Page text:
Words related to rig
c. 1200, "a whip used for inflicting pain or punishment, a lash used for torture," from Anglo-French scorge, escorge, back-formation from Old French scurge, eschurge "a whip, scourge, thong," from escorgier "to whip," which is from Vulgar Latin *excorrigiare. This is a compound of Latin ex- "out, off," or here perhaps intensive, (see ex-) + corrigia "thong, shoelace," in Late Latin "rein," with sense extension here to "whip." This is probably [Barnhart] from a Gaulish word related to Old Irish cuimrech "fetter," from PIE root *reig- "to bind" (see rig (v.)).
Figurative use is from late 14c., biblical, "a punishment, a punitive infliction;" also "one who or that which scourges or destroys." Scourge of God (Latin flagellum Dei), a title given by later generations to Attila the Hun (406-453 C.E.), is attested from late 14c. (Goddes scourge).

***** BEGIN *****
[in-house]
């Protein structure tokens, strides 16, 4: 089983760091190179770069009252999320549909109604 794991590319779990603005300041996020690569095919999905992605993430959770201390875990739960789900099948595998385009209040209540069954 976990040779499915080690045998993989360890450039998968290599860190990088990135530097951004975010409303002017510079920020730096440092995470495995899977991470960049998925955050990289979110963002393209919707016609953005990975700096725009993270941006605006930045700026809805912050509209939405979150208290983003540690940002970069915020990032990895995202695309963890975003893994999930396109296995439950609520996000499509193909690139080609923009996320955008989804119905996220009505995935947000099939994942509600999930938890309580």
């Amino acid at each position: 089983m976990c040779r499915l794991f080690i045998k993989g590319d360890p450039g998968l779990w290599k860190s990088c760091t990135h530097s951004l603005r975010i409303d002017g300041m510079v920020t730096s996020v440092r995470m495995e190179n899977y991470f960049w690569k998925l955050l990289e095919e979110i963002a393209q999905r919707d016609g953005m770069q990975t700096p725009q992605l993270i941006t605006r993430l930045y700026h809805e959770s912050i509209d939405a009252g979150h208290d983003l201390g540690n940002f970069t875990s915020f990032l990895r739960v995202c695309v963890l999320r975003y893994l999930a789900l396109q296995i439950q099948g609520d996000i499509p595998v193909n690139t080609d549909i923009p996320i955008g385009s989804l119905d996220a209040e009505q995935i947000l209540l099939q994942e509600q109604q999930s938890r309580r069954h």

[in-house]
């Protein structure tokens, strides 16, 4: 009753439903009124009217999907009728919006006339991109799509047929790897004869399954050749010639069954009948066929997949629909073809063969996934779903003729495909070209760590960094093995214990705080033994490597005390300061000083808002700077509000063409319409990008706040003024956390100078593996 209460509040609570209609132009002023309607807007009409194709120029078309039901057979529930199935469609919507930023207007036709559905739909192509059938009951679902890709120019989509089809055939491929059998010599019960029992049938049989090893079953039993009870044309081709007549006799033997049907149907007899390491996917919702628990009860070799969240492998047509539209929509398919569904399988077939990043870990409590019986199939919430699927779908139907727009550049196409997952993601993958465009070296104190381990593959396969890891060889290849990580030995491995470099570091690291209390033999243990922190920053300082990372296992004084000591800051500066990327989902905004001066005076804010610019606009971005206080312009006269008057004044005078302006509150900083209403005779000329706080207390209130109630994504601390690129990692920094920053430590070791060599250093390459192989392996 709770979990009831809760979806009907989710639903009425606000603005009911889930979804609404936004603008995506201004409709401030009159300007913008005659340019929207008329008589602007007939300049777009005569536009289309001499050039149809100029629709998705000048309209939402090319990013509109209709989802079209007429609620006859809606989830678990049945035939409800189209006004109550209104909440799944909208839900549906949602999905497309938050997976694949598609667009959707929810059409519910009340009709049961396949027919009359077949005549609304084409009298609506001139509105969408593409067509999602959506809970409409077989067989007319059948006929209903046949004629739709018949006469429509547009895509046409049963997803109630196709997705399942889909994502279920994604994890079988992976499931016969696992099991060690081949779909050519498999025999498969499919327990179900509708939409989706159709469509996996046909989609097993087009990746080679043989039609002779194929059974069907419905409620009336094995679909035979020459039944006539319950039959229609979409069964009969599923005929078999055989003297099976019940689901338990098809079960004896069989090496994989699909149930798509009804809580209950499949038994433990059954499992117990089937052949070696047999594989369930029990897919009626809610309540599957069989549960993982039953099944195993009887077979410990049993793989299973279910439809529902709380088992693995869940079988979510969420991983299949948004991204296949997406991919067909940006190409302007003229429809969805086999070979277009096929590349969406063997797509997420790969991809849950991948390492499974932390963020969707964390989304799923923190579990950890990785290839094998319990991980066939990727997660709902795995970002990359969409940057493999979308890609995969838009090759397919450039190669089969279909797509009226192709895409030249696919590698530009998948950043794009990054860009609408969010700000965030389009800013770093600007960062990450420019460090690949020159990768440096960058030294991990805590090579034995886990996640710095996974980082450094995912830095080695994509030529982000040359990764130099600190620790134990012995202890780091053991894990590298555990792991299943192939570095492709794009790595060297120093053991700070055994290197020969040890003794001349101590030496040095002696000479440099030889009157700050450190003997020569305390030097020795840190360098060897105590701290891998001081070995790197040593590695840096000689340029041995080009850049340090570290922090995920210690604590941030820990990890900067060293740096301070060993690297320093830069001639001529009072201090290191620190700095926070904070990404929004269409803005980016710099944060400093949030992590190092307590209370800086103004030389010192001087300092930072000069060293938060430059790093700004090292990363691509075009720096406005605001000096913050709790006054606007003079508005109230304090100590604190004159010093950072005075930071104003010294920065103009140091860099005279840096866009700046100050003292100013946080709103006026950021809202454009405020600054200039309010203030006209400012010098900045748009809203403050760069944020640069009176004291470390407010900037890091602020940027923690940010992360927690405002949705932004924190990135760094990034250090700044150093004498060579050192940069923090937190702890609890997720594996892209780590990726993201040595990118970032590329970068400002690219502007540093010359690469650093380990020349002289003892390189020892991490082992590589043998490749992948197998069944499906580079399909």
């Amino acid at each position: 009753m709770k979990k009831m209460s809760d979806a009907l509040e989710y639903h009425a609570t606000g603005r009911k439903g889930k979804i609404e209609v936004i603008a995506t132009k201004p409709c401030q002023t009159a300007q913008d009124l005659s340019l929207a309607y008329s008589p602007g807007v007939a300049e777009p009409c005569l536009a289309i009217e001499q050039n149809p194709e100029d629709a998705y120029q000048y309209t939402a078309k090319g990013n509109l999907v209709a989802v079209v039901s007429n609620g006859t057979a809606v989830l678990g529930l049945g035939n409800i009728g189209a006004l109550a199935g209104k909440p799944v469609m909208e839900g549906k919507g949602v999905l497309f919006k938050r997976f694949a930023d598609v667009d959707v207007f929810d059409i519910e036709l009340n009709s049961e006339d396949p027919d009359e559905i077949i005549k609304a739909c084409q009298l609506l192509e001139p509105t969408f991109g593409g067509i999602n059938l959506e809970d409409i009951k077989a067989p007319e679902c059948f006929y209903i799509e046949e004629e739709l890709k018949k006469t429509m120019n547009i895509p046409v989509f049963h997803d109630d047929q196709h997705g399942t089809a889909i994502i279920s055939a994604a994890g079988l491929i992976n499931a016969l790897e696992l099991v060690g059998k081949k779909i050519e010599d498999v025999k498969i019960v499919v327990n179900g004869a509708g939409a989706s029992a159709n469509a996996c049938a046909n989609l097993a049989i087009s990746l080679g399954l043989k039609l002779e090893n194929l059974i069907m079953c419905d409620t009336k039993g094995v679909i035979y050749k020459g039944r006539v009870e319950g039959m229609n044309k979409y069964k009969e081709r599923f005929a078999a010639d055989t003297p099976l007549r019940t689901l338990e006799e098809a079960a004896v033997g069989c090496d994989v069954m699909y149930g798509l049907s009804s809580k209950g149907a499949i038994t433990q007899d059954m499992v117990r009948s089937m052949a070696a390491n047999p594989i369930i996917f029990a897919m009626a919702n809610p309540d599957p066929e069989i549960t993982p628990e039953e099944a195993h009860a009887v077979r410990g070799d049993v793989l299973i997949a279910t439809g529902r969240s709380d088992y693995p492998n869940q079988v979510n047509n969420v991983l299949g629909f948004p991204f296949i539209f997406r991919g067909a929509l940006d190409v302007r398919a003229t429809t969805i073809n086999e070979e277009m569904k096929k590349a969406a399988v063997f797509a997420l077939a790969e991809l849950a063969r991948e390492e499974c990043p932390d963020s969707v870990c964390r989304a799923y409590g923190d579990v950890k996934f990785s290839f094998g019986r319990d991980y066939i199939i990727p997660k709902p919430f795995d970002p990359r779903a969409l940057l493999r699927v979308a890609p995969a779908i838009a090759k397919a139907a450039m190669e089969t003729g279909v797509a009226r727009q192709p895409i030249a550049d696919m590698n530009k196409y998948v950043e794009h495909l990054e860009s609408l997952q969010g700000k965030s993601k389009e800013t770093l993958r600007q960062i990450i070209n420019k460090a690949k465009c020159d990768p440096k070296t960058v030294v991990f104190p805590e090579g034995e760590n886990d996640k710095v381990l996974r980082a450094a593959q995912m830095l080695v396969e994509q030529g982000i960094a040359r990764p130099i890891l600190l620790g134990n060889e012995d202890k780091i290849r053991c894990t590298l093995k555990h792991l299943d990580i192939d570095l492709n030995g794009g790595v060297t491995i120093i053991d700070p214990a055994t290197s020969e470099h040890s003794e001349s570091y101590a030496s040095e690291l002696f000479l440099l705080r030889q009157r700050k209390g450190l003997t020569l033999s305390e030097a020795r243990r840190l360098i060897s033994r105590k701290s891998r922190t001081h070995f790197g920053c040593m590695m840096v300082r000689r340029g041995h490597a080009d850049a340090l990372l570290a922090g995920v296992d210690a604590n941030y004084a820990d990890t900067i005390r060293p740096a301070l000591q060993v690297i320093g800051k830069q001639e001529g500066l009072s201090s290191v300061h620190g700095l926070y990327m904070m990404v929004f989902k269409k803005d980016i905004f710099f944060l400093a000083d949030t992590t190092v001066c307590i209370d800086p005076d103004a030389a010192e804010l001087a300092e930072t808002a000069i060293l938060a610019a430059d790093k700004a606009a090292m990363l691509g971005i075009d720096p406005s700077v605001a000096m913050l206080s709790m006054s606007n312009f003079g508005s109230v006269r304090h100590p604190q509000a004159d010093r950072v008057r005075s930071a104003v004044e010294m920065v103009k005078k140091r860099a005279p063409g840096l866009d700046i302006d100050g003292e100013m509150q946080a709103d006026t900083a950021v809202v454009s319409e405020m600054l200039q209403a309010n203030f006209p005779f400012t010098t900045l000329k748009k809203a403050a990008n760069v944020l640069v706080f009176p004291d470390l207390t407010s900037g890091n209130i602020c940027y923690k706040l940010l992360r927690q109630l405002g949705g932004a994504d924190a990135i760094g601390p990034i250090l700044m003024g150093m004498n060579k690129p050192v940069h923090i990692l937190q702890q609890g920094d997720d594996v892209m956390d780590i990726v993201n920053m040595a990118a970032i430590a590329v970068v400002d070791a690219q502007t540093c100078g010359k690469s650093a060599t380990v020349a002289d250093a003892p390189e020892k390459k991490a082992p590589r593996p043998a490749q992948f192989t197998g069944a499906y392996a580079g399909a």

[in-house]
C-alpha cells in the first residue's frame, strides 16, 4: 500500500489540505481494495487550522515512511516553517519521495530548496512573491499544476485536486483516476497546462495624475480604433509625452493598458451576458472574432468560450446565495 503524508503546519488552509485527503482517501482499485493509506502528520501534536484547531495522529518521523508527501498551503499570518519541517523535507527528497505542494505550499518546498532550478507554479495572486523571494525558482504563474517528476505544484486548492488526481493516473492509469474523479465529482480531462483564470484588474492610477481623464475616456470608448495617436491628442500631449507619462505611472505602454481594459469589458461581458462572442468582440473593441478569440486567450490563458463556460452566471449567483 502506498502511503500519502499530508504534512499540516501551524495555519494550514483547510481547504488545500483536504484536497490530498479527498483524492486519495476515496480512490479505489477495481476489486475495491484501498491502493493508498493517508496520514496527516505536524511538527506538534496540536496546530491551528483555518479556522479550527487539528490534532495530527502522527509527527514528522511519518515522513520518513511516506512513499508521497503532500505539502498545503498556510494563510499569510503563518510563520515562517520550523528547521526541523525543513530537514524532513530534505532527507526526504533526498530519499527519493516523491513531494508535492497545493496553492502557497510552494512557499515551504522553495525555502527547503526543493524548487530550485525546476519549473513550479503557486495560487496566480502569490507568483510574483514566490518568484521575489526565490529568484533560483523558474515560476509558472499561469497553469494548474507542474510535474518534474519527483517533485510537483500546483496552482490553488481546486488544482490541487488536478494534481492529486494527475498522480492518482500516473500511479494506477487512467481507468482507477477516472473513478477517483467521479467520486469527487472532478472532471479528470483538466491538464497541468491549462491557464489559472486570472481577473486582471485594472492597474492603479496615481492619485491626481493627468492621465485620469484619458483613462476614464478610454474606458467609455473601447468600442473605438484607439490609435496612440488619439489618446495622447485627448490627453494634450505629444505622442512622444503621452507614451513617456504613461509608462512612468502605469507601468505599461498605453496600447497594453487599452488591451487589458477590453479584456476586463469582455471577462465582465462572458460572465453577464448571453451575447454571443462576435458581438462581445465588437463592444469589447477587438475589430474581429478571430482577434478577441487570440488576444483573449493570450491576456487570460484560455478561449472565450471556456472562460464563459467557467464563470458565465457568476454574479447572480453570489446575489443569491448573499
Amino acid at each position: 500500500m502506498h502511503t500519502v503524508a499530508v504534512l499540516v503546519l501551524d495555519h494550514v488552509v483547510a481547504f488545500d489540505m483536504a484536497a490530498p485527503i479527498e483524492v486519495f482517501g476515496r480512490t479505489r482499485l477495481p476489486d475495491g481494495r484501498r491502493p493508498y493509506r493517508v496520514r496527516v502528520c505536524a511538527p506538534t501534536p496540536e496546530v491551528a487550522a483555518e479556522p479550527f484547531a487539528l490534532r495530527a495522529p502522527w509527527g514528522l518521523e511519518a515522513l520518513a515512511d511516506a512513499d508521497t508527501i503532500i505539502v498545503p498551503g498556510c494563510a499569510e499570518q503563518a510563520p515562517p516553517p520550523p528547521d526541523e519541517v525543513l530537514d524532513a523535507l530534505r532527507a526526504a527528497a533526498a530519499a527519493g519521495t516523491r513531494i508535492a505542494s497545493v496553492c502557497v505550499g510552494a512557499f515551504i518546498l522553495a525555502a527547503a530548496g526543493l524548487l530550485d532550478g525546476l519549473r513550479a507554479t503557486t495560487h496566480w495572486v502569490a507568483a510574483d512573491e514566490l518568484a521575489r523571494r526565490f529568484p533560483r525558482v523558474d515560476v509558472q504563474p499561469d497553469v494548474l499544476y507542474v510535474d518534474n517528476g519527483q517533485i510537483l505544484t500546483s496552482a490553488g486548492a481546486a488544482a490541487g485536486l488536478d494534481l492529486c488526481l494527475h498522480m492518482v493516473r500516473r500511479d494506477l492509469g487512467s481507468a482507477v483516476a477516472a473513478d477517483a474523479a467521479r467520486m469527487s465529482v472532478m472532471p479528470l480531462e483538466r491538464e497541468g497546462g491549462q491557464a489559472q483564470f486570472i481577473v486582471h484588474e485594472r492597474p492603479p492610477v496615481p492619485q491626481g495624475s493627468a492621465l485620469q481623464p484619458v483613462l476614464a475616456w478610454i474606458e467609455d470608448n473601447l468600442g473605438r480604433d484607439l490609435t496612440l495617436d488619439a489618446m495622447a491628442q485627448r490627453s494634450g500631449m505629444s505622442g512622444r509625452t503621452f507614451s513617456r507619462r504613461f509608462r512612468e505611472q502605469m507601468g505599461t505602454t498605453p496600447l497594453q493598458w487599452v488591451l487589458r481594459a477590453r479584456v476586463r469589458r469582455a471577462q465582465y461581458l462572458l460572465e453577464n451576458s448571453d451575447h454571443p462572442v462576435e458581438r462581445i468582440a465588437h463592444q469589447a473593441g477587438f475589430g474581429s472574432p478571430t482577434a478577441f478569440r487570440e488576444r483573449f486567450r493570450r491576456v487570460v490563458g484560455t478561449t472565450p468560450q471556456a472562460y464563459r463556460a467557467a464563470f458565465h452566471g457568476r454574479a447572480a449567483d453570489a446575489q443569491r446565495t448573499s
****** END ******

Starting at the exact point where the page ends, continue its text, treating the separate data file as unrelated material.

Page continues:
Old English þymel "sheath or covering for the thumb," from thuma (see thumb (n.)) + instrumental suffix -el (1), used in forming names of tools (compare handle (n.)). The unetymological -b- appears mid-15c. (compare humble, nimble, etc.). Originally of leather, metal ones came into use 17c. Related: Thimbleful. Thimblerig, con game played with three thimbles and a pea or button, is attested from 1825 by this name, though references to thimble cheats, probably the same swindle, date back to 1716 (see rig (v.)).